Schoolboy who survived the jumping castle disaster that killed six of his classmates speaks for the first time about the tragedy and missing his best friend: ‘I message him on Xbox’
- Beau Medcraft, now 14, survived tragedy
- Six children died in inflatable disaster
- He says he ‘misses’ his best friend
A student who narrowly survived Tasmania’s jumping castle tragedy that killed six of his classmates has spoken out for the first time, saying he has ‘survivor’s guilt’.
Beau Medcraft, now 14, suffered two broken arms and a shattered wrist after he fell 10 metres from an inflatable bouncing castle that got caught up in a ‘mini-tornado’ during a graduation celebration at Hillcrest Primary School in Devonport, Tasmania in December, 2021.
Speaking about the tragedy for the first time, Beau said that he remembers seeing the jumping castle ‘torn up’ and revealed how he desperately misses his best friend who died in the accident.
Beau Medcraft, now 14, suffered two broken arms and a shattered wrist after he fell 10 metres from a bouncing castle that got caught up in a ‘mini-tornado’ during a graduation celebration at Hillcrest Primary School in Devonport, Tasmania in December, 2021
‘Got to school, basically all happy, told mum that I was going to have the best day ever,’ Beau told the ABC.
‘I broke my growth plate, and my wrist and my arm and then I fractured this whole arm,’ he said.
He had entered the castle with his best friend, so looked around for him when a mini-tornado suddenly swept the inflatable into the air.
‘He’d took off in the jumping castle and he landed somewhere else. He’s not here today,’ Beau said.
Flowers and messages of support are seen at the one year commemoration ceremony of the Hillcrest Primary School tragedy
Zane Mellor, 12, Jye Sheehan, 12, Jalailah Jayne-Maree Jones, 12, Peter Dodt, 12, Addison Stewart, 11, and Chace Hamilton, 11, were killed in the disaster – but Beau somehow managed to walk away. He and two other children were seriously injured.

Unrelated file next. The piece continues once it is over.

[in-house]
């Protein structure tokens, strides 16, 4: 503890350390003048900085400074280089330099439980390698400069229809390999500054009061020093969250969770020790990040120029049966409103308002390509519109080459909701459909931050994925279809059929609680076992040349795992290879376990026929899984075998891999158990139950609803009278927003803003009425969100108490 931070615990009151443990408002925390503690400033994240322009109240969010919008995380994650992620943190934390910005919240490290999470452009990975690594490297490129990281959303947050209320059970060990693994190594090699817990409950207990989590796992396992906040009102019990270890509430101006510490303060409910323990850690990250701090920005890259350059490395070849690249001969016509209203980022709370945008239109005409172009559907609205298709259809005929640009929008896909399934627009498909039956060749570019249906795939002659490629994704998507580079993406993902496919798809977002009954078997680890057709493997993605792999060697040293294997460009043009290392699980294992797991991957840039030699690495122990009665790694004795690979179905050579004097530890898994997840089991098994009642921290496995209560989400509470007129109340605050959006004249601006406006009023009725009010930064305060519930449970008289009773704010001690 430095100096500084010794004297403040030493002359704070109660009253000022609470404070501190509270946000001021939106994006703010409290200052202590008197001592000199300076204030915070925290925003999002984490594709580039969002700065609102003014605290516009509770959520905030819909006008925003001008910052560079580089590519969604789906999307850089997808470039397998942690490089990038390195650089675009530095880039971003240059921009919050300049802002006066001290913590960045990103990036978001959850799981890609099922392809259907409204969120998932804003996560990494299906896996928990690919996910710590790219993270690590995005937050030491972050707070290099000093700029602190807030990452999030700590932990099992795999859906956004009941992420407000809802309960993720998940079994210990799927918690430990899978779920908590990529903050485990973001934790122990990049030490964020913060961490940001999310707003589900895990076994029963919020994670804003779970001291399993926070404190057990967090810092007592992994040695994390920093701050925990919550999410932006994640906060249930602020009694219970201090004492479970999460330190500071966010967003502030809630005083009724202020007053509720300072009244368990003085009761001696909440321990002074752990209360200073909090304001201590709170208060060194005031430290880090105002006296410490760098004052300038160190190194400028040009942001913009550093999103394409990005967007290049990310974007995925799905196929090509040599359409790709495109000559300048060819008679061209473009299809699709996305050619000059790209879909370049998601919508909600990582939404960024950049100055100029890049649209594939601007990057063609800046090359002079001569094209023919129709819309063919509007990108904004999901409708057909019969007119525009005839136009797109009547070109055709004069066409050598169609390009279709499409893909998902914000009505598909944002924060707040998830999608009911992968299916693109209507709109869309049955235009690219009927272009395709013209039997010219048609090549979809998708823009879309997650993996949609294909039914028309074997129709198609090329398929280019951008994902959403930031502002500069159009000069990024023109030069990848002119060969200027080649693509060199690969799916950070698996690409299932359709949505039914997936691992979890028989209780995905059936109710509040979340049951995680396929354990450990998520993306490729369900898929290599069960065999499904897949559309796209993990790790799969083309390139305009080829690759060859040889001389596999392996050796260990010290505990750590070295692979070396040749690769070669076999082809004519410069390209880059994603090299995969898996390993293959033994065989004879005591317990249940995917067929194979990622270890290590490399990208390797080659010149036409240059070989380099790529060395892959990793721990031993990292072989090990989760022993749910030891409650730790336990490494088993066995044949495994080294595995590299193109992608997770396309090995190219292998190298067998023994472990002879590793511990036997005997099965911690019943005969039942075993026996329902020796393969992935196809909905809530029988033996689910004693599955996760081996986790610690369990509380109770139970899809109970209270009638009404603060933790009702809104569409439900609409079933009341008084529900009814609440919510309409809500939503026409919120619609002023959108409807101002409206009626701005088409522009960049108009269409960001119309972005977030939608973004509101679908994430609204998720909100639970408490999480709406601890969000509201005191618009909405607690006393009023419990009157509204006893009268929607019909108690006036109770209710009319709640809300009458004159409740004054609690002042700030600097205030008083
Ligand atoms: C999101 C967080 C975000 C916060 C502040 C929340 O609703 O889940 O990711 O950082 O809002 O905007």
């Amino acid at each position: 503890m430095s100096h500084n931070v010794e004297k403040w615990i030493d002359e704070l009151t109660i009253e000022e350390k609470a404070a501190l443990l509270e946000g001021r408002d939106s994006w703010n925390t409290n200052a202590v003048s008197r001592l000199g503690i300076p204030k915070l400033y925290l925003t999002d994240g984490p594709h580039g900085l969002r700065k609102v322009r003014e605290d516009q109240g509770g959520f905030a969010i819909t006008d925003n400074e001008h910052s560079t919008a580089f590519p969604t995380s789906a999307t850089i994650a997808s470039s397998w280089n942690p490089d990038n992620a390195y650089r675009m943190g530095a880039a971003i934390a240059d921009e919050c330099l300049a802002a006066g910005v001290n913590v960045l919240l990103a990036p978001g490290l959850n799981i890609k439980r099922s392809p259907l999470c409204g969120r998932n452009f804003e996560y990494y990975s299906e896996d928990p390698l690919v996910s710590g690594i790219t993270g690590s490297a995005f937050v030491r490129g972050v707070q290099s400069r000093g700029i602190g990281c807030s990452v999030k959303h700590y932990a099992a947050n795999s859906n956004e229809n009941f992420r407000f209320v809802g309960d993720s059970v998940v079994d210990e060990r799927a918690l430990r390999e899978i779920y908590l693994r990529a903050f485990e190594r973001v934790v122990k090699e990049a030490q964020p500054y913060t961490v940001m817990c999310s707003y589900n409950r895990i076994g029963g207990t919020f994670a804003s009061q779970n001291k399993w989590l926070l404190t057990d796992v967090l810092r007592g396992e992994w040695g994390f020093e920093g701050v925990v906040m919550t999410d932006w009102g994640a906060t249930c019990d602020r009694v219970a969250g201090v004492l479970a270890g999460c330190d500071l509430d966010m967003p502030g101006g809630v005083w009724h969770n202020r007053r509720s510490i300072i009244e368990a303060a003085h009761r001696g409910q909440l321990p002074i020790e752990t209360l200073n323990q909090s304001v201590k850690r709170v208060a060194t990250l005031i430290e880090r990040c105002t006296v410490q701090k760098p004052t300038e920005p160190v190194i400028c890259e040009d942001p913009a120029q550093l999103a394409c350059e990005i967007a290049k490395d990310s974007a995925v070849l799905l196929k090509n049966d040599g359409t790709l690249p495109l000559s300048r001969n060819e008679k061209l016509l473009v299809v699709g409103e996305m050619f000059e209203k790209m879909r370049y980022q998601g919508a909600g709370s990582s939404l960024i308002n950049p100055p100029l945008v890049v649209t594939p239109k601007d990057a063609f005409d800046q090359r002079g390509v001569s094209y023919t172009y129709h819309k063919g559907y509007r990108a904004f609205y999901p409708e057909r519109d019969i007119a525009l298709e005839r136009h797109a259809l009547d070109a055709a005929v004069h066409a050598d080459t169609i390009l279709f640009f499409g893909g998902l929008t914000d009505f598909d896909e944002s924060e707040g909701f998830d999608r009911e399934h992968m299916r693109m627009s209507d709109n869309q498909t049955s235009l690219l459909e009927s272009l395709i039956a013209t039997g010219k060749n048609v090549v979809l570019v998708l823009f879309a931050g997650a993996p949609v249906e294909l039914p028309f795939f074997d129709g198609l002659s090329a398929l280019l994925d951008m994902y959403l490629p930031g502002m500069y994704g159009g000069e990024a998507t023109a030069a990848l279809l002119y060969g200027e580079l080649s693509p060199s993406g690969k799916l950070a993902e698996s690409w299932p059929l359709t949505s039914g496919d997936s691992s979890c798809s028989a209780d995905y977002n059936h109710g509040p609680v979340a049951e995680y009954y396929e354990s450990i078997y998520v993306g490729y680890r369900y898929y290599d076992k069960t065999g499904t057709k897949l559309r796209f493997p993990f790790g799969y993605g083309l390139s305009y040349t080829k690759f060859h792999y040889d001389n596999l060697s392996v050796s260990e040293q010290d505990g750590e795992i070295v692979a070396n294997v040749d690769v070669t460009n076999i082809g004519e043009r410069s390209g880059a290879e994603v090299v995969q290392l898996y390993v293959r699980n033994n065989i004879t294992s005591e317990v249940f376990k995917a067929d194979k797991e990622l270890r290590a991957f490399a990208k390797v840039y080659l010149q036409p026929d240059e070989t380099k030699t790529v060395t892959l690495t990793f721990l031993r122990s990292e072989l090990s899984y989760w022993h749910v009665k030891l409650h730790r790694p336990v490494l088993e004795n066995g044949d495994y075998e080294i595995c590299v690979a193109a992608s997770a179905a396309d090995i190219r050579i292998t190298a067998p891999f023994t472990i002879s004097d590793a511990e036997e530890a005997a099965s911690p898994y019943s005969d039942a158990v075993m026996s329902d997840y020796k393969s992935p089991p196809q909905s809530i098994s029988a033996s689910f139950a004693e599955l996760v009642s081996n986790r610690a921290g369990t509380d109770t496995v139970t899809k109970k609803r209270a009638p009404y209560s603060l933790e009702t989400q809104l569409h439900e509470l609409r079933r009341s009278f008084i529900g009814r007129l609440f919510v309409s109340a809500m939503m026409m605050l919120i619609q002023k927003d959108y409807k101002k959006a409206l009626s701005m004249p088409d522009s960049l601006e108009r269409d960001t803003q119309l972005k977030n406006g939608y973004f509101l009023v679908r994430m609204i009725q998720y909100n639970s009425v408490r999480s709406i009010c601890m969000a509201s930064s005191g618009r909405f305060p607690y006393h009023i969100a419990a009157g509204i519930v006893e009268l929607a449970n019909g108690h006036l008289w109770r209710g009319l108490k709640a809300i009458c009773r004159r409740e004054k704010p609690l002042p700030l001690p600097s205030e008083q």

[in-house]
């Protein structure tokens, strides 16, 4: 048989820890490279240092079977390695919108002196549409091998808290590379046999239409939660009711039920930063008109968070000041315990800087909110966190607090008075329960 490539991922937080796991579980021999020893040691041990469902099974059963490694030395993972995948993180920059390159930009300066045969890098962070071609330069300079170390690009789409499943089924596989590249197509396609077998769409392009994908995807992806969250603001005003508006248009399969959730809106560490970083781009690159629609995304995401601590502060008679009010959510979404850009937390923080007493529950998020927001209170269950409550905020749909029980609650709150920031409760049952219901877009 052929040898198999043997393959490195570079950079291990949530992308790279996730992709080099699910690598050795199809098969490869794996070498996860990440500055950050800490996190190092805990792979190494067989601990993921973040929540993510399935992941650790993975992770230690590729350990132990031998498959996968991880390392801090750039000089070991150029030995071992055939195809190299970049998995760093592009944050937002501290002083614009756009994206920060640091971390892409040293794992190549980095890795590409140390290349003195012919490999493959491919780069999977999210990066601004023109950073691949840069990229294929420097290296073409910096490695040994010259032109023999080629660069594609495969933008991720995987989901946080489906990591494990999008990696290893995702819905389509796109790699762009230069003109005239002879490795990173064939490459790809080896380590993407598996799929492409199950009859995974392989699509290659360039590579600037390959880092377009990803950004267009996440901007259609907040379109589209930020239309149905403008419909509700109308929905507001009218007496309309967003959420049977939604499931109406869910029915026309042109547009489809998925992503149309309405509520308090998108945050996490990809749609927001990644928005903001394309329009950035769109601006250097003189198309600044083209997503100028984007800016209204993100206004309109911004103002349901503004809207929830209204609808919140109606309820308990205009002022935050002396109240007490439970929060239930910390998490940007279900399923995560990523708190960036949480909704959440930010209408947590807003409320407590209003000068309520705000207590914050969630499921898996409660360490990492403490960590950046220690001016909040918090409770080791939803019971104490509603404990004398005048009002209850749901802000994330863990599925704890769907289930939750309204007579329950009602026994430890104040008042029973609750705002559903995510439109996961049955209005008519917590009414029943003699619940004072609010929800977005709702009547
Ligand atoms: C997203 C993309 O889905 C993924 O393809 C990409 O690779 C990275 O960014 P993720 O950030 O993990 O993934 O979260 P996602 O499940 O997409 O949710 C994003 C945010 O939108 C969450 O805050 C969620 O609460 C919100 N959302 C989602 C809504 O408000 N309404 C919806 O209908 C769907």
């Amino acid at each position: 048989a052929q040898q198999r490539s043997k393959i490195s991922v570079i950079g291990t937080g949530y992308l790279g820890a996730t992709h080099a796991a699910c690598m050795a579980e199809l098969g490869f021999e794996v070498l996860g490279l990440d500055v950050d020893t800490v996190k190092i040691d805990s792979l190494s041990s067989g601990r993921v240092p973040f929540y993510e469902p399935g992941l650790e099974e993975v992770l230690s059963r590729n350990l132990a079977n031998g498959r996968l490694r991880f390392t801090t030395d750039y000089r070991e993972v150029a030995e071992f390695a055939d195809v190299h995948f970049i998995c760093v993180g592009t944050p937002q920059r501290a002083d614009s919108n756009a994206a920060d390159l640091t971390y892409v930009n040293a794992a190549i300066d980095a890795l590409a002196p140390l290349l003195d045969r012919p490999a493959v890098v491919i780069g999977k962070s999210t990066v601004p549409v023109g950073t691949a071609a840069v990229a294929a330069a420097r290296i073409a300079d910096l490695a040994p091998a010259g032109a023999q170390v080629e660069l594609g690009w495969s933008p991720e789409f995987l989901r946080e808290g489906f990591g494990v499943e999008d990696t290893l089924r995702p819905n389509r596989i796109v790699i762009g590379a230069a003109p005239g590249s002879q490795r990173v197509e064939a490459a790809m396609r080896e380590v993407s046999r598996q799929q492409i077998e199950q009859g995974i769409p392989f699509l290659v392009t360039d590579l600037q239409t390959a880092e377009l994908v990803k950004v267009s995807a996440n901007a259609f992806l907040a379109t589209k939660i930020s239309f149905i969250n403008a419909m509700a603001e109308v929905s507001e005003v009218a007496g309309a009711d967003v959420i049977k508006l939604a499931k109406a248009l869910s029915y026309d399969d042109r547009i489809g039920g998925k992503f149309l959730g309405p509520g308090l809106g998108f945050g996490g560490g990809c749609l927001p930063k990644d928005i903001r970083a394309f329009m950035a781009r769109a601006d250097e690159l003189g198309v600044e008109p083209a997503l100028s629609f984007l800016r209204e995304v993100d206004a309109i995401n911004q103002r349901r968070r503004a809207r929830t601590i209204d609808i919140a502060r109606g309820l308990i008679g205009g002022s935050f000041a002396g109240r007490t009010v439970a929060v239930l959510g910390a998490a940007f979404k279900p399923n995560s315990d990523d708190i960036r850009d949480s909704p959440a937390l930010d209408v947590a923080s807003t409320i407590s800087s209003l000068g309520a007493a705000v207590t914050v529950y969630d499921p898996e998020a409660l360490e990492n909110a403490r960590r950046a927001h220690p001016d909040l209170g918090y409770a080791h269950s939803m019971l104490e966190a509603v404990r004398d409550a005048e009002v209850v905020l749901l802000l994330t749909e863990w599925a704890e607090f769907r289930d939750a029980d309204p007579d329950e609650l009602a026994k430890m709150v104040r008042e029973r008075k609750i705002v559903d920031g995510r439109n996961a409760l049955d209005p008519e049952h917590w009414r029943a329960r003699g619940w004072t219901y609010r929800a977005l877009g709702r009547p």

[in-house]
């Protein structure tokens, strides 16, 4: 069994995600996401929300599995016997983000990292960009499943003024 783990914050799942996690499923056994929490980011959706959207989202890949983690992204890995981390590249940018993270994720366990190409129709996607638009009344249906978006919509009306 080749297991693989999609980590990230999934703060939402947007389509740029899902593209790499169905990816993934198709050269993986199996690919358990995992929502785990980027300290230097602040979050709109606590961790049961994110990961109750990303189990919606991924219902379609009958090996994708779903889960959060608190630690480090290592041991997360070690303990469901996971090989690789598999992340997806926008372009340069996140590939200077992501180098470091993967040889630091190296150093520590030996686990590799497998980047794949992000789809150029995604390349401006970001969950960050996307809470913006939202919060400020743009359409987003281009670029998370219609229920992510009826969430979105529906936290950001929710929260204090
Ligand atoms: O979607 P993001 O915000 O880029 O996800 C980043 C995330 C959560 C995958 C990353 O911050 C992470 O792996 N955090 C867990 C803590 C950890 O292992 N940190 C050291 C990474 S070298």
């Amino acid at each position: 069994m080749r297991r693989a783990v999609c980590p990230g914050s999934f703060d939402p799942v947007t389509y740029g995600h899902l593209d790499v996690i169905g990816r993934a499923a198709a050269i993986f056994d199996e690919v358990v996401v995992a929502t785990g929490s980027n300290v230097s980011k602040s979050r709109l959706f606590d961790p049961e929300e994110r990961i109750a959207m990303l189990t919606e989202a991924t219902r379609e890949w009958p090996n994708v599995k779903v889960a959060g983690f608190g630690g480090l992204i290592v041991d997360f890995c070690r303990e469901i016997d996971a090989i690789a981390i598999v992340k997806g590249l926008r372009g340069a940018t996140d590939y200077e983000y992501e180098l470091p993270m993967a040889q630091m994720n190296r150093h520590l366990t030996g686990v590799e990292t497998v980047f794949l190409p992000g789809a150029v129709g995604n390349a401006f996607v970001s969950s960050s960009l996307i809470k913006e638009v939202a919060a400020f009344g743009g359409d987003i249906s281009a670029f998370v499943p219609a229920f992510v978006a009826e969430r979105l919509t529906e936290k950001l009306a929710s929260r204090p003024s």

Heartbreakingly, Beau added that he ‘wanted to be with his best mate’ and wonders why he’s here and his classmates aren’t.
Speaking of his best friend, he added: ‘[We] played Xbox every night, he had arguments with mum and everything, trying to get me to stay on,’
‘I message him on Xbox and have conversations with myself,’ he said.
Zane Mellor, 12, Peter Dodt, Addison Stewart, Chace Harrison, Jalailah Jayne-Maree Jones and Jye Sheehan (pictured clockwise from top left) were also killed when a freak gust of wind blew the inflatable 10 metres into the air
Beau’s mother Tammy Medcraft added that she would ‘never forget’ the moment the school rang to tell her his son had broken his arm.
She travelled to the school to pick up Beau, completely unaware of the tragedy, when she saw police cars, helicopters and ambulances on the school grounds.
Tammy found her son sitting inside with one of the other parents, and rang her husband John to tell her they needed to take Beau to the hospital to ‘put his wrists back in place’.
John said that the phone call was ‘absolutely horrible’ as they were still trying to put together what had happened, getting updates from TV and radio.
Flowers, soft toys and tributes are seen outside Hillcrest Primary School in Devonport, Tasmania in December, 2021
‘When we sort of found out the severity of it, I was about to pull a dirt bike out of the shed, or my buggy or something, to get to where I needed to go,’ John said.
‘But because I had no way of getting there I just waited until Tammy said that we had to get him to Burnie [hospital], so I said ‘Righto, get back home and I’ll get you to Burnie’.’
Tammy said she’s also dealt with survivor’s guilt, that her son lived and others didn’t.
Australians raised $1.4 million for the families of the victims, although it wasn’t released to families until March, 2022.
As a result of the tragedy several organisations banned the use of all inflatables on their properties, including the Tasmanian Department of Education.
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